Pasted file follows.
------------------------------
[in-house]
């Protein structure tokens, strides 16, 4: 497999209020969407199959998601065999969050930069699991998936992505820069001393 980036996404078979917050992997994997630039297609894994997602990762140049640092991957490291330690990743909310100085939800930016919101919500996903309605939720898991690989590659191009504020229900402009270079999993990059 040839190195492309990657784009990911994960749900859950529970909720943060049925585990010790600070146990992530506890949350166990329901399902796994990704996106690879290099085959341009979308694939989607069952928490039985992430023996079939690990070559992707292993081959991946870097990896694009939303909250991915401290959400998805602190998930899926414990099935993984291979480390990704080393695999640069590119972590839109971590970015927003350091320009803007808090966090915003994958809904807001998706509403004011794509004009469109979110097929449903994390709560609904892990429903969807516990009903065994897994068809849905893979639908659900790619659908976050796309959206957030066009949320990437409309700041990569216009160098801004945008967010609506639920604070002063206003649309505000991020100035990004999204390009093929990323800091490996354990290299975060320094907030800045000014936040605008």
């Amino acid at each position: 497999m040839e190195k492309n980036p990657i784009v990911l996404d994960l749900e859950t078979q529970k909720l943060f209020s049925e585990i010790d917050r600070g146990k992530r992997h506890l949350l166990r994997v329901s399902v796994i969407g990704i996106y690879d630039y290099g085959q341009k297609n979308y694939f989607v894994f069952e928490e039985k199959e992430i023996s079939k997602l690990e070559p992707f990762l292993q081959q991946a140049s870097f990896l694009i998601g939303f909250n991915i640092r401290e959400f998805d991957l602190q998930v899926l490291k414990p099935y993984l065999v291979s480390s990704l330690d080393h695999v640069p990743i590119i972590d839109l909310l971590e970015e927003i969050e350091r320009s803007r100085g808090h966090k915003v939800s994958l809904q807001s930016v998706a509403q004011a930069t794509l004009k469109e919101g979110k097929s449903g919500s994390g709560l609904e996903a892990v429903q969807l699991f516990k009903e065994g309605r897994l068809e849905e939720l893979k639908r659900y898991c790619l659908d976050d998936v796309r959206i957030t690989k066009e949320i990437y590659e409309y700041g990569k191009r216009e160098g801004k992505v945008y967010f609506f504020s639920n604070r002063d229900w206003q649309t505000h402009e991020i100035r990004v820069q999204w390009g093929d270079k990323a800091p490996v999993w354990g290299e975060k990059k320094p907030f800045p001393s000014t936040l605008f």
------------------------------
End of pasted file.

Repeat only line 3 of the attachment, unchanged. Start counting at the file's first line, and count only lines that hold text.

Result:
């Amino acid at each position: 497999m040839e190195k492309n980036p990657i784009v990911l996404d994960l749900e859950t078979q529970k909720l943060f209020s049925e585990i010790d917050r600070g146990k992530r992997h506890l949350l166990r994997v329901s399902v796994i969407g990704i996106y690879d630039y290099g085959q341009k297609n979308y694939f989607v894994f069952e928490e039985k199959e992430i023996s079939k997602l690990e070559p992707f990762l292993q081959q991946a140049s870097f990896l694009i998601g939303f909250n991915i640092r401290e959400f998805d991957l602190q998930v899926l490291k414990p099935y993984l065999v291979s480390s990704l330690d080393h695999v640069p990743i590119i972590d839109l909310l971590e970015e927003i969050e350091r320009s803007r100085g808090h966090k915003v939800s994958l809904q807001s930016v998706a509403q004011a930069t794509l004009k469109e919101g979110k097929s449903g919500s994390g709560l609904e996903a892990v429903q969807l699991f516990k009903e065994g309605r897994l068809e849905e939720l893979k639908r659900y898991c790619l659908d976050d998936v796309r959206i957030t690989k066009e949320i990437y590659e409309y700041g990569k191009r216009e160098g801004k992505v945008y967010f609506f504020s639920n604070r002063d229900w206003q649309t505000h402009e991020i100035r990004v820069q999204w390009g093929d270079k990323a800091p490996v999993w354990g290299e975060k990059k320094p907030f800045p001393s000014t936040l605008f």